Yang, Wei (2009) Physical modeling of subgouge deformations in sand. Masters thesis, Memorial University of Newfoundland.
- Accepted Version
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A series of 7 tests of PIRAM (Pipeline Ice Risk Assessment and Mitigation) tests were carried out to simulate the progress of a gouging ice keel by centrifuge modeling. This thesis focuses on the subgouge deformations of the ice gouging process. The relationships between gouge depth, frontal berm, force, pressure, subgouge deformation and vertical extent of subgouge deformation are discussed in the thesis. The PIRAM tests were compared with the results of a similar series of previously conducted tests, and previous tests. Significance of the frontal berm height, gouge depth, gouge rate are also discussed. -- The experimental program consisted of towing a model ice keel across a model testbed at a set gouge depth under various centrifuge acceleration. The test setup consisted of an aluminum half width ice keel model mounted on a gantry situated on top of the containment box given the centerline of the model was replaced by a viewing window to visualize the subgouge deformation accumulation. The model tests were conducted using saturated fine sand simulating seabed. Two tests were conducted with shallow gouge depths for comparison with previous Delft Hydraulics flume medium scale gouge tests to evaluate the applicability of centrifuge modeling. Three tests were conducted at a fast gouge rate since most of the previous work were conducted at a relatively slow rate. A large amount of data regarding ice keel gouge in sand was acquired from the experimental program the analysis of which described here in. -- The combined depth of gouge depth and frontal berm height has a significant effect on the force and subgouge deformation. The force per unit width increases as the gouge depth increases. The vertical to lateral gouge force ratio seems to be independent of the aspect ratio which is gouge width divide gouge depth or attack angle. The kappa value is the frontal berm height normalized by gouge depth is linear with the aspect ratio. The kappa value has a significant effect on gouge force and subgouge deformation. Particle image velocimetry (PlV) technique was successfully used to track the evolution of subgouge deformation in all 7 tests. The maximum horizontal subgouge displacement occurred at the base of the keel and decreased with depth. The associated maximum gouge forces are a function of the keel attack angle and the gouge geometry. In comparison with previous tests, the vertical extent of subgouge deformation (SGD) was a function of combined depth and the soil state, but independent of the attack angle. The SGD are influenced by the attack angle and the soil state. Faster gouge rates may result in larger gouge forces by a factor of 2 to 3 and smaller horizontal subgouge deformations but similar vertical extent.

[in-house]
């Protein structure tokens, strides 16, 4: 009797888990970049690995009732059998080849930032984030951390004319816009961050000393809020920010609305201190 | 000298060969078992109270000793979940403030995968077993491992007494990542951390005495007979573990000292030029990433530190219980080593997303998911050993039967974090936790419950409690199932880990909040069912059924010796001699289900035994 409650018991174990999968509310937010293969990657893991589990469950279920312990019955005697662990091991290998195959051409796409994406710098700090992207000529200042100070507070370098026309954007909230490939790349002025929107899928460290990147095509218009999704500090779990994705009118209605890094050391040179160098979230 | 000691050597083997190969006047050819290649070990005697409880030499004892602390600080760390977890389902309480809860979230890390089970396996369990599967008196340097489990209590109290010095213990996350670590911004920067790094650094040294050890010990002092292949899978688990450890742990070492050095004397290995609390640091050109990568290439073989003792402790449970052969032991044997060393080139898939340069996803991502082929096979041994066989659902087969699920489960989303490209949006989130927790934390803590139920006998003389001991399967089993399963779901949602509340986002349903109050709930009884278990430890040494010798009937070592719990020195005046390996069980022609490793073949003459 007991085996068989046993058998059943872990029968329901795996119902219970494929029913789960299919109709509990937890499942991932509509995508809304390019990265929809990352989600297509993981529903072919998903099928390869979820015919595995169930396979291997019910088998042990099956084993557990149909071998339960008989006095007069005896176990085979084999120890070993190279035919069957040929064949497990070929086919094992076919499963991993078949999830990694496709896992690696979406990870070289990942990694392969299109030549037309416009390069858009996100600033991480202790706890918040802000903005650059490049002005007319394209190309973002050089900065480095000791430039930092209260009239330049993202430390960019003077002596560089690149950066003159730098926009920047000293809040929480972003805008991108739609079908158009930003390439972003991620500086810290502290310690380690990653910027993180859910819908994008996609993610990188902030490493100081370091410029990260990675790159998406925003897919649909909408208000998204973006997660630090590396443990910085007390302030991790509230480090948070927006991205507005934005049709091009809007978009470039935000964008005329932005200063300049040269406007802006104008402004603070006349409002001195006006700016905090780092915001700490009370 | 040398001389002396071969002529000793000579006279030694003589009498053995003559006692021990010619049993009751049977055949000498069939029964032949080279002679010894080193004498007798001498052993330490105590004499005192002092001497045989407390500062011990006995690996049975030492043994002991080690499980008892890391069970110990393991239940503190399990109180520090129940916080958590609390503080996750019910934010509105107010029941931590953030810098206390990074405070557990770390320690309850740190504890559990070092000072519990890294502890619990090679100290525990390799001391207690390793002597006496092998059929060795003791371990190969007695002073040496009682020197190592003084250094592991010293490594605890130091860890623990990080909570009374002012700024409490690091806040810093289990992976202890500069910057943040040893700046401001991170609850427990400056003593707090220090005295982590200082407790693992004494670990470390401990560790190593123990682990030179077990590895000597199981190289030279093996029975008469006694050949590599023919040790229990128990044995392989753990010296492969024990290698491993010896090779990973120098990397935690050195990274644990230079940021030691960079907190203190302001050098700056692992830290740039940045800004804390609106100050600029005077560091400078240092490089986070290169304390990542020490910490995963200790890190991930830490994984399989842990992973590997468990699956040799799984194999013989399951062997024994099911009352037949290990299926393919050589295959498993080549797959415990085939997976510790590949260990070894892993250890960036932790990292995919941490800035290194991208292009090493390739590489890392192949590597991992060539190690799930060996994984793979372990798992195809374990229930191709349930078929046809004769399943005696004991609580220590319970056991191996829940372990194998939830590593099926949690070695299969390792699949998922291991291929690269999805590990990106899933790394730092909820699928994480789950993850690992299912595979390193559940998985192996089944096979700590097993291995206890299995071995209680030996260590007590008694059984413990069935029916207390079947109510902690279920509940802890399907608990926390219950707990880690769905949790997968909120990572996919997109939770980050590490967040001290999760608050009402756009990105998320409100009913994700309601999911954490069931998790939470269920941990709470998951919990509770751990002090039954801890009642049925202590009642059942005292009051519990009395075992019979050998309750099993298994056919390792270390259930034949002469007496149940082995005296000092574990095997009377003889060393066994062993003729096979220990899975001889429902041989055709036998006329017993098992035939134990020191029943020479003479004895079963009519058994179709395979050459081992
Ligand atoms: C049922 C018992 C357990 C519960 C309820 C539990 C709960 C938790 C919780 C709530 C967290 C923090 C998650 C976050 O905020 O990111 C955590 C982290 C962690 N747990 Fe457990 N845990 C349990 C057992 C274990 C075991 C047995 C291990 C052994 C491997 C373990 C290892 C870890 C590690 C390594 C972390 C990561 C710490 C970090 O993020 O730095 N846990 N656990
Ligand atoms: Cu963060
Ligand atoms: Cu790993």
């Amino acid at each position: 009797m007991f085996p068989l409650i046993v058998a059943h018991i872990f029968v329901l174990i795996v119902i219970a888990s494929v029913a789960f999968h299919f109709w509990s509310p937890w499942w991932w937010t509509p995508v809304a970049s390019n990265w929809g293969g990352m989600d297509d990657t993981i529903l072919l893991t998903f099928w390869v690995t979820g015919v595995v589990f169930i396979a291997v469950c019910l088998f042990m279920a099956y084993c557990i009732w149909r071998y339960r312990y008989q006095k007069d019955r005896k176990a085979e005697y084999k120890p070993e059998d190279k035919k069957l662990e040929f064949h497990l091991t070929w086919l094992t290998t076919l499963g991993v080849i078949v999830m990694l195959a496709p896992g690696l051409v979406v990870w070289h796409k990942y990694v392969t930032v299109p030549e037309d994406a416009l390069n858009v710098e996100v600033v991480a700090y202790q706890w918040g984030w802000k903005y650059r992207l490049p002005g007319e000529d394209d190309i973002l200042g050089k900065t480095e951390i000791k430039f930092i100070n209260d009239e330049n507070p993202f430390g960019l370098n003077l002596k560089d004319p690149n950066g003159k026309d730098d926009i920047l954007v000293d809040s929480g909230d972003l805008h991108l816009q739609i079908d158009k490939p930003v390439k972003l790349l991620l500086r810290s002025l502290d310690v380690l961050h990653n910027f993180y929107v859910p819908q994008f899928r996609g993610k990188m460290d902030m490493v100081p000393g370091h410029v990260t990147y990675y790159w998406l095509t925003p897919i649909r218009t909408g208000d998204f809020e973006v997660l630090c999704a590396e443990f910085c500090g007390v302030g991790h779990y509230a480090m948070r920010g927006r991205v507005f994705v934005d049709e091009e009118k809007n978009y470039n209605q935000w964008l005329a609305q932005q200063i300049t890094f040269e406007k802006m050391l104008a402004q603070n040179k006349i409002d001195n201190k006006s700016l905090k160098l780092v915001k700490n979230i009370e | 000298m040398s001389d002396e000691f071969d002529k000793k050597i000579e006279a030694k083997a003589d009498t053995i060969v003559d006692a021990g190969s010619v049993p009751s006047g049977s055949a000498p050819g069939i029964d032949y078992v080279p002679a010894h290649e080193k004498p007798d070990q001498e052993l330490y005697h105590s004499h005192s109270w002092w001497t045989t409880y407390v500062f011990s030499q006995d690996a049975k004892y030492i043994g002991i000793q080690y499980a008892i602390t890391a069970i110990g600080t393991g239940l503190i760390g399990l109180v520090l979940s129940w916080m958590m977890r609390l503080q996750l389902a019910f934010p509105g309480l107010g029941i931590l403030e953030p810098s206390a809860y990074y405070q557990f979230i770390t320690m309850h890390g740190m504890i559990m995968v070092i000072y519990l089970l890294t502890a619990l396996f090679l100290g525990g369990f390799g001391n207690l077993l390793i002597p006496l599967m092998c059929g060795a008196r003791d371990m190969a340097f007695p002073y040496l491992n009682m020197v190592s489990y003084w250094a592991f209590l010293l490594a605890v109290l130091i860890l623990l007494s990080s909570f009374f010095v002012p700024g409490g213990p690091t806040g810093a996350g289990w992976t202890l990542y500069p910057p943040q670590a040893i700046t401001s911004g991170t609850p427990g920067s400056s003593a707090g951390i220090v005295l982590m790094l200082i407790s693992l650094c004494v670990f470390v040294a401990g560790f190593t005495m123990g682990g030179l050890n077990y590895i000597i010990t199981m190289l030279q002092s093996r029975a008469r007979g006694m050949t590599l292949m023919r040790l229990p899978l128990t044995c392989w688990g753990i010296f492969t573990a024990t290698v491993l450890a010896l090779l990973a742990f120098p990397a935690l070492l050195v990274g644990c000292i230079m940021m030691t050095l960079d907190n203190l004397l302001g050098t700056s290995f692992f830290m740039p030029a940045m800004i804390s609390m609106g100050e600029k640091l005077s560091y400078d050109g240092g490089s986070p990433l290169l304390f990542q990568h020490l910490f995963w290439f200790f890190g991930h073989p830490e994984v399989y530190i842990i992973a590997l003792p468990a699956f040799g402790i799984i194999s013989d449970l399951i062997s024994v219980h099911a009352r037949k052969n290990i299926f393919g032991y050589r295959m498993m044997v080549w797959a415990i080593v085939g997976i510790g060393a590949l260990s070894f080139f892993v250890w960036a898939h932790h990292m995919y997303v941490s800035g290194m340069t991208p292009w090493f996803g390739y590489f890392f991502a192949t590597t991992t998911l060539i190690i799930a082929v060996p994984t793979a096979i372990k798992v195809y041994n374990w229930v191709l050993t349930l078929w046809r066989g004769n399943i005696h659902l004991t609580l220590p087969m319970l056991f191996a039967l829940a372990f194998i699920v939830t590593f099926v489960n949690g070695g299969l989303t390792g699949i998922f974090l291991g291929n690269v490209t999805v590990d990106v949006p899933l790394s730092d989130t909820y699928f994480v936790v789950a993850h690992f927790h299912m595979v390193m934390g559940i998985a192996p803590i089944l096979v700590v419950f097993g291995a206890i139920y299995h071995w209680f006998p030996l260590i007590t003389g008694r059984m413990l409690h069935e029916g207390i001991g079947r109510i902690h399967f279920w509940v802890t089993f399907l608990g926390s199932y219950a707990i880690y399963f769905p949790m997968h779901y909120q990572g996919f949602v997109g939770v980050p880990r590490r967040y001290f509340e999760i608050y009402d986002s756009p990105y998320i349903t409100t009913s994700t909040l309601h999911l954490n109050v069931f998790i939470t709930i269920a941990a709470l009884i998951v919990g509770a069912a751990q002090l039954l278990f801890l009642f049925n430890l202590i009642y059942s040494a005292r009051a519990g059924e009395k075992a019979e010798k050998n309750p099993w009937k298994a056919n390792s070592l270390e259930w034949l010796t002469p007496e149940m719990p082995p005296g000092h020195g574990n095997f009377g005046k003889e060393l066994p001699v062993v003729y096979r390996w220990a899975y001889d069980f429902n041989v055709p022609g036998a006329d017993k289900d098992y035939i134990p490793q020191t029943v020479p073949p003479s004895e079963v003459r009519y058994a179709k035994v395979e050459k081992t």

|Item Type:||Thesis (Masters)|
|Additional Information:||Includes bibliographical references (leaves 104-106).|
|Department(s):||Engineering and Applied Science, Faculty of|
|Library of Congress Subject Heading:||Centrifuges; Scour and fill (Geomorphology)--Testing; Sea ice.|
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